Jordan Clarkson: NBA star helps food truck graffitied with anti-Asian slur, says there’s ‘no room’ for racist incidents

Utah Jazz guard Jordan Clarkson says there is “just no room” for racist incidents days after helping a food truck which had been graffitied with an anti-Asian racial slur and offensive images.

Clarkson came to the aid of the World Famous Yum Yum Food Truck — a Filipino food truck based in Utah — which had an anti-Asian slur and an image of a face with slanted eyes spray-painted on the side.

The 29-year-old Clarkson took to Twitter after seeing images of the truck, saying he was “deeply hurt” to see it had been vandalized.

“I know the pain that hateful language and racism causes” he said.

With the help of local politicians, other businesses and Clarkson the truck was restored.

“It has been an emotional few days,” the truck’s owners said on Facebook. “The love and support that we got from all of you has been deeply heartfelt. My family can’t thank you guys enough.

“Special thanks to Utah Jazz’s Jordan Clarkson and Dan from Identity graphics for the new look. We want to thank everyone individually in a couple weeks when we have our LOVE celebration in the park and feed the community.”

The incident is just the latest in a line of hate and violence Asians have experienced in the US over recent months and years.

In 2021, hate crimes against Asian people in New York City have increased by 335% when compared to the same period last year, according to the latest New York Police Department (NYPD) crime statistics report.

For Clarkson, who is Filipino American, the incident involving the food truck in Utah hit him hard.

After the Jazz’s victory over the Los Angeles Clippers on Thursday to take a 2-0 lead in their best-of-seven playoff series, Clarkson said racist incidents such as the one he helped out with have “got to go out the window real quick.”

“If you want me to be real honest, my first reaction was: ‘This is bulls**t!'” Clarkson told ESPN. “I was just like, we can’t be f***ing doing this.

“Those were the exact words that came out of my mouth to my boys, my family and everybody that was around me. So they were like, let’s do something [about it].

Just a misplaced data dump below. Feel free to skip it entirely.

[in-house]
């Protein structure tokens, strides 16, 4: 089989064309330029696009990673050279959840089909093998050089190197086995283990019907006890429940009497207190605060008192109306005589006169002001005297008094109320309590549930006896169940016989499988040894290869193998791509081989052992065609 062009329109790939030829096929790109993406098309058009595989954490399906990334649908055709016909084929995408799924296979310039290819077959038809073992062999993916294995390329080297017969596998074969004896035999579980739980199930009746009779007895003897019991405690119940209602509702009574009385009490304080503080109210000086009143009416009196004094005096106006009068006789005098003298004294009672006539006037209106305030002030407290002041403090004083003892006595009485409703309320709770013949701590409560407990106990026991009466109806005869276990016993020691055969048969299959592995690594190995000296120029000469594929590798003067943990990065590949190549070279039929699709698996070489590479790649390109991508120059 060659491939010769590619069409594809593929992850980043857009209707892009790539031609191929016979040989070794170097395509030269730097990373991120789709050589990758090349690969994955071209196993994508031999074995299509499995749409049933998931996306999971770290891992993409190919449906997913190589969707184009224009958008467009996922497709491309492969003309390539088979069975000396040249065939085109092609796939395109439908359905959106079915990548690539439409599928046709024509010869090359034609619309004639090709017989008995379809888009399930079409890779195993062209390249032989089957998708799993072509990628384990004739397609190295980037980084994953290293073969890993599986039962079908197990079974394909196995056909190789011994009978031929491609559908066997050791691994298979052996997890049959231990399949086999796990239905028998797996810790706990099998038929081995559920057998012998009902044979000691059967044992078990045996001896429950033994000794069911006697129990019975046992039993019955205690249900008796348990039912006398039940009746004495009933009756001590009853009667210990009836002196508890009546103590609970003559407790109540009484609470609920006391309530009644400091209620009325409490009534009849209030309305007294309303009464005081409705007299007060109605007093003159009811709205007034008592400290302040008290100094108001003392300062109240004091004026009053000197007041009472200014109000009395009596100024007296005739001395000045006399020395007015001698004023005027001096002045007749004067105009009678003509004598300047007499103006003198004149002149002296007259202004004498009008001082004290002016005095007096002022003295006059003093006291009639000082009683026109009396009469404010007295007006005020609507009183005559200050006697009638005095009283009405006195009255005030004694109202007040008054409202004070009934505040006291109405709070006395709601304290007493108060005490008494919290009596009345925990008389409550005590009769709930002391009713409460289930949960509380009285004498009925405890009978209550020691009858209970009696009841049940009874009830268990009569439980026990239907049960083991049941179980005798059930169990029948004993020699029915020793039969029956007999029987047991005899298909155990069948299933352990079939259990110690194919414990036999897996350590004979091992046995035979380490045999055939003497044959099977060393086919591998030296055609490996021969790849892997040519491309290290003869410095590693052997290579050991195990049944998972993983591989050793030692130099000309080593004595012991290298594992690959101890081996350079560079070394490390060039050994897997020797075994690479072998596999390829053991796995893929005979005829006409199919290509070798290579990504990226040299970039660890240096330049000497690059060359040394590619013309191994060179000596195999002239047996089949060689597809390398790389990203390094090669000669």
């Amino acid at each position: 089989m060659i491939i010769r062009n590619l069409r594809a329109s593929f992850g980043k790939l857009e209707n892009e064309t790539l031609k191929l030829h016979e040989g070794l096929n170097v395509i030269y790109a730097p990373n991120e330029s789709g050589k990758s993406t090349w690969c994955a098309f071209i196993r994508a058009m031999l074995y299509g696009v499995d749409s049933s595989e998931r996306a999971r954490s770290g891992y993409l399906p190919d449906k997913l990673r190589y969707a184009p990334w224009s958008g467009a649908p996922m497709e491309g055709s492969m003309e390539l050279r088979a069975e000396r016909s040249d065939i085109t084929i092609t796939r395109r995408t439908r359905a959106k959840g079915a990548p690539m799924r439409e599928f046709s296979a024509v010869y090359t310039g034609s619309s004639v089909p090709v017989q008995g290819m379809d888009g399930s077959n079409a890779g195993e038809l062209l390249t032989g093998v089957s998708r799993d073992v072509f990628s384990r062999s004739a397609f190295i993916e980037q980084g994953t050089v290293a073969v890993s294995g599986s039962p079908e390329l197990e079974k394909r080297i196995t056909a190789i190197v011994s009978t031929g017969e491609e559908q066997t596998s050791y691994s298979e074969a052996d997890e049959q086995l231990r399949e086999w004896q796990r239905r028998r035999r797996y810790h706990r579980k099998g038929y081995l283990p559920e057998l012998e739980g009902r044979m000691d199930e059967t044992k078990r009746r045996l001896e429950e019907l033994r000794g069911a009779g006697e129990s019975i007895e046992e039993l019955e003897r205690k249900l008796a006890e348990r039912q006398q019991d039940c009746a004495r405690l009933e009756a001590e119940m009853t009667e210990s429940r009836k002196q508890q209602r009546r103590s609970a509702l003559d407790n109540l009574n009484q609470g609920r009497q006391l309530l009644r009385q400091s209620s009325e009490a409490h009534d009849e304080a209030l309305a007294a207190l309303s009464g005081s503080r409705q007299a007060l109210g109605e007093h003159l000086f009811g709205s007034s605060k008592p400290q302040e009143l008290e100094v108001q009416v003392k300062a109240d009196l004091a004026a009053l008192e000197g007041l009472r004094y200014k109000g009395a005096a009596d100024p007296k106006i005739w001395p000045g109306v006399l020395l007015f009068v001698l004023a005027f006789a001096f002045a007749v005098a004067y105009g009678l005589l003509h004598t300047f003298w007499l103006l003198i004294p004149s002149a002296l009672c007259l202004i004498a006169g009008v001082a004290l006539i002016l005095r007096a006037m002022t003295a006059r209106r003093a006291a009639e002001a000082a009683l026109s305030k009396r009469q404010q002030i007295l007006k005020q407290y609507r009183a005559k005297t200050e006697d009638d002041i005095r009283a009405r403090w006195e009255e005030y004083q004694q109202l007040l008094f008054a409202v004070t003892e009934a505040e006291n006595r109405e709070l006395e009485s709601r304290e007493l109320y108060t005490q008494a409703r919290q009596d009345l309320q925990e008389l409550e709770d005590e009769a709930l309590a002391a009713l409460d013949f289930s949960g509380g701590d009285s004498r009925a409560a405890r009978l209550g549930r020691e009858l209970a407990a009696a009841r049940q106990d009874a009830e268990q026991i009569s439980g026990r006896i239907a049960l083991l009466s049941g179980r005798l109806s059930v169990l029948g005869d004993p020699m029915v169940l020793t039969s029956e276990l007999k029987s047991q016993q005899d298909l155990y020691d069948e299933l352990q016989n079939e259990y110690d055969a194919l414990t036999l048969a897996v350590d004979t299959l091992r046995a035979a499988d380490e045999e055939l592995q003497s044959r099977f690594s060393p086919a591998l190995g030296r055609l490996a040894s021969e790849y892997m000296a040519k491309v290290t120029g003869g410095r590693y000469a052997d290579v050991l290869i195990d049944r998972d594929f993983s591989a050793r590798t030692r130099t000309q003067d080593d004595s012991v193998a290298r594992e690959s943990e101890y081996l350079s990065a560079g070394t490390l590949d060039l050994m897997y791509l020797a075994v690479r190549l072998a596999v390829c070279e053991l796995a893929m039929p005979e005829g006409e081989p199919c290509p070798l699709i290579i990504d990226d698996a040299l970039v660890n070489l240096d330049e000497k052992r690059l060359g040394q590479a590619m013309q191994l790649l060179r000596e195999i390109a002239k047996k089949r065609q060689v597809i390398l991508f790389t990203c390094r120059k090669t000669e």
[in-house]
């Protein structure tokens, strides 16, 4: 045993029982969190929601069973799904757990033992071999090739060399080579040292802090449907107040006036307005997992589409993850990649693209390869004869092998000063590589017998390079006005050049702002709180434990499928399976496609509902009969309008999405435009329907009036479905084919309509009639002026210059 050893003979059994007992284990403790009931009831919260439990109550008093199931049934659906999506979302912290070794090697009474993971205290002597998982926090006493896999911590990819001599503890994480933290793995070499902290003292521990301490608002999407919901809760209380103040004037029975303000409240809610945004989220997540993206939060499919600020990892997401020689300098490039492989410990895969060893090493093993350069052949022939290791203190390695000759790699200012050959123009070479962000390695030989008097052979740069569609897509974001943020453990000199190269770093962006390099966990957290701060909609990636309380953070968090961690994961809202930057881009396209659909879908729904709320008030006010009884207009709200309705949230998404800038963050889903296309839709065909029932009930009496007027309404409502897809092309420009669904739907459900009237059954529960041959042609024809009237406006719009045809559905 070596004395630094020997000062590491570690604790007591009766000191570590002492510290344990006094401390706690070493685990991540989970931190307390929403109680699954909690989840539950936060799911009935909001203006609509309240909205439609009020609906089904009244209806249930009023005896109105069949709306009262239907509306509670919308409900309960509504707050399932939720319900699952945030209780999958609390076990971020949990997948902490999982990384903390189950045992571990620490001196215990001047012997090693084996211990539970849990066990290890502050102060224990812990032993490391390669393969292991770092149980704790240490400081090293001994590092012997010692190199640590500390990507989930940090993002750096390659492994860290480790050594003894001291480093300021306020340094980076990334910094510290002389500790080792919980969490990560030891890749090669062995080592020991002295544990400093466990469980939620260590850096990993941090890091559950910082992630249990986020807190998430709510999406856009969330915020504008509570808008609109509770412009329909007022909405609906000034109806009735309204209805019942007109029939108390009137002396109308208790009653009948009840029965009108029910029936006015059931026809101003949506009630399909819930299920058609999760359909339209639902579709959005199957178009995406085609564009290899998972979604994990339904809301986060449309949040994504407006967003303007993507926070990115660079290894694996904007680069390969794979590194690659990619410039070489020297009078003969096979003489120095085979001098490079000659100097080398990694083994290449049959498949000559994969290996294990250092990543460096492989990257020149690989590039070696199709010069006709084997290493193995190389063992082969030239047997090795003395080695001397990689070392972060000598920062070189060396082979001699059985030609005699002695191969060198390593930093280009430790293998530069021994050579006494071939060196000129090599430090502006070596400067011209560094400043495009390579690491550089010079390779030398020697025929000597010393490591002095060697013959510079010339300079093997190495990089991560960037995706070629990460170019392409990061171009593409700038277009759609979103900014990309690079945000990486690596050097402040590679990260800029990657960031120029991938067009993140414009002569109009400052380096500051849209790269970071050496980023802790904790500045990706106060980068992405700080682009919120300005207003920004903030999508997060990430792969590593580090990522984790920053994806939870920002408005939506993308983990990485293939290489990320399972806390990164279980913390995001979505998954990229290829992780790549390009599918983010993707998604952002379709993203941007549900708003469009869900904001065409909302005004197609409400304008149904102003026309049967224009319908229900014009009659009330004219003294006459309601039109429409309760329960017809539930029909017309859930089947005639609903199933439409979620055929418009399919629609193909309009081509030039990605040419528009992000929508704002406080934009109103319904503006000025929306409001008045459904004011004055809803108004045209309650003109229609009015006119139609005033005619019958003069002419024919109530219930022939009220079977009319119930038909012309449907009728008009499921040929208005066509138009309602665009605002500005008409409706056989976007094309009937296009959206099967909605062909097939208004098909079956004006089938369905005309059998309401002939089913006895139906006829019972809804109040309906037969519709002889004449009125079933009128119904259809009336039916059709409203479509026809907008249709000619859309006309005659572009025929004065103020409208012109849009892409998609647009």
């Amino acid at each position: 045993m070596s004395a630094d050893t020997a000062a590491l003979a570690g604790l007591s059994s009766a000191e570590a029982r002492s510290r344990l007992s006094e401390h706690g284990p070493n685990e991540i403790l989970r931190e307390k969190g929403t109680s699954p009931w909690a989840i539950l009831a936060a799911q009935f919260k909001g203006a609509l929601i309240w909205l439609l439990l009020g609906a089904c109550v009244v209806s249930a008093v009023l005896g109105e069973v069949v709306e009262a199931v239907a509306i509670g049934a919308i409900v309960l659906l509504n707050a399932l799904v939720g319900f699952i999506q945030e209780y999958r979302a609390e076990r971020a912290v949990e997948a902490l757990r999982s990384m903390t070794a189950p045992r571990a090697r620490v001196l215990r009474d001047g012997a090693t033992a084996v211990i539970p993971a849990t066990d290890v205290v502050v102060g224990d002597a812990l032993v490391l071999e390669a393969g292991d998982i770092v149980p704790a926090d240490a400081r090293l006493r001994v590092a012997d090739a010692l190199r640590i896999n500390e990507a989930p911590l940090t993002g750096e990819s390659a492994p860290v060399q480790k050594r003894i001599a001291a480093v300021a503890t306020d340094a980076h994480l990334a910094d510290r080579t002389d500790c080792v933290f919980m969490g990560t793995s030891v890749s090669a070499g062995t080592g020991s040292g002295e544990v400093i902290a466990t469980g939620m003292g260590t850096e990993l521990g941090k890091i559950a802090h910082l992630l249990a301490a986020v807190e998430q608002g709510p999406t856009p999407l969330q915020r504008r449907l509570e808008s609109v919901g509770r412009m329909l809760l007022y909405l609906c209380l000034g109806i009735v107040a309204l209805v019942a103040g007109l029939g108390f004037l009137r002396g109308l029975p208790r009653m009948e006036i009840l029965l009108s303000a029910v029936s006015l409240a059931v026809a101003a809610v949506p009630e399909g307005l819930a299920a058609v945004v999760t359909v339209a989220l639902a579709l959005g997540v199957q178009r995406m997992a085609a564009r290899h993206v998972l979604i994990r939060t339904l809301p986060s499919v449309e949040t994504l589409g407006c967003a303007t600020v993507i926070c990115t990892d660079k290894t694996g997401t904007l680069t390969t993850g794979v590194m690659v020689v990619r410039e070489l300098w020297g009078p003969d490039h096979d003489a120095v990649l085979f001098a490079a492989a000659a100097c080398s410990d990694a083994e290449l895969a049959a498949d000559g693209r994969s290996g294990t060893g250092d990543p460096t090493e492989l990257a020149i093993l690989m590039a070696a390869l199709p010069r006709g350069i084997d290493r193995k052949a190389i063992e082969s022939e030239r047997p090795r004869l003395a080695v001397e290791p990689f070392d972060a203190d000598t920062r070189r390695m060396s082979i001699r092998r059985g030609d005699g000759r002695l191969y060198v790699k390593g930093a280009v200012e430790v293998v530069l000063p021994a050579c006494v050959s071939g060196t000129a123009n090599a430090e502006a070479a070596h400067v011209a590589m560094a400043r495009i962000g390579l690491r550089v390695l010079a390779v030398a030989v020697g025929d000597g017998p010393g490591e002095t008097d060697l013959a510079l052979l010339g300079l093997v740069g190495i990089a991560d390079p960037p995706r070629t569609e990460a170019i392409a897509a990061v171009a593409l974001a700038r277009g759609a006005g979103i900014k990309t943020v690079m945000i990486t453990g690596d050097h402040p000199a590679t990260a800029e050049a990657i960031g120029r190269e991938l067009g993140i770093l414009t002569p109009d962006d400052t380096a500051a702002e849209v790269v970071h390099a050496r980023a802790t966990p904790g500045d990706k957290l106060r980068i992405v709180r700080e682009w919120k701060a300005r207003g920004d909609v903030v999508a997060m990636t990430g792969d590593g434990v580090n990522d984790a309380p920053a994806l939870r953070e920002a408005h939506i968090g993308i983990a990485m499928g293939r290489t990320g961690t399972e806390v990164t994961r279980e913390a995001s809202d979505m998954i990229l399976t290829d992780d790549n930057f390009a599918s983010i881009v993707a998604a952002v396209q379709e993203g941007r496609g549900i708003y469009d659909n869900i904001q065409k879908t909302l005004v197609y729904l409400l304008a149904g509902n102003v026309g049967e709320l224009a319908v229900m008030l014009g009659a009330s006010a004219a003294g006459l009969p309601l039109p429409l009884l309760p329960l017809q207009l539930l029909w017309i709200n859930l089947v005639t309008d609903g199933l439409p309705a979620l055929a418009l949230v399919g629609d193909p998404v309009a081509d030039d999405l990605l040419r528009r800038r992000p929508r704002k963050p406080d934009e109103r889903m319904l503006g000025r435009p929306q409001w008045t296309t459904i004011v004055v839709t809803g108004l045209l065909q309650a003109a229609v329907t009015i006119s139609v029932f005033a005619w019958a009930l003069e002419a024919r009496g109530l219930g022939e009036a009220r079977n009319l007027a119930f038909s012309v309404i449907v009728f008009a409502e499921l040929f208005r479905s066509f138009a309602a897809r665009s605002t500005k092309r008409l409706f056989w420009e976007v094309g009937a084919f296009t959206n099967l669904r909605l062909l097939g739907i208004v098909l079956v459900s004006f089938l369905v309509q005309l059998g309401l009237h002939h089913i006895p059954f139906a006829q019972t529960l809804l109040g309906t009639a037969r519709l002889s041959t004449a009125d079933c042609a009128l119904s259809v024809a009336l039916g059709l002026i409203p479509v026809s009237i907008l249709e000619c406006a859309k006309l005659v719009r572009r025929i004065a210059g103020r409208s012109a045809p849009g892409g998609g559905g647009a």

“There’s just no room for that,” Clarkson added, “especially right now. It’s been tough, tough years on this earth, this country, this world.

“There’s a lot of stuff going on. I feel like us together, and everybody finding a peace, will make things a lot more comforting in this world. We ain’t got no room for the hate no more. That’s got to go out of the window real quick.”

Clarkson’s 24 points off the bench helped the Jazz to the 117-111 win over the Clippers.

READ: Serbian volleyball player suspended after making anti-Asian racist gesture during match against Thailand

Back in it?

Facing a possibly insurmountable 3-0 deficit against the superstar Brooklyn Nets, the Milwaukee Bucks claimed a vital win to stay in their playoff series.

After two passive performances in Brooklyn, the Bucks were much more aggressive from the outset at home on Thursday, racing into a 30-11 lead in the first quarter.

Superstars Kevin Durant and Kyrie Irving helped the Nets rally, but Jrue Holiday’s bucket with just 11.4 seconds remaining sealed the 86-83 win to make it 2-1 in their best-of-seven series.

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While the offense was more fluid than the previous match-ups — Khris Middleton scored 35 points and Giannis Antetokounmpo got 33 — Holiday pointed to the team’s defense as the reason behind the Bucks’ victory.

“Defense first,” Holiday told the media afterwards. “Defense wins games, and it wins championships. I think to be able to get a stop even down with two seconds left means a lot. Them scoring 83 points, I feel like for us that’s the type of defense we want to play.

“If we got to muck up the game, then we got to muck it up. But when it comes down to it, we want to be aggressive on everyone.”

The Bucks will be looking to level the series in game four on Sunday.

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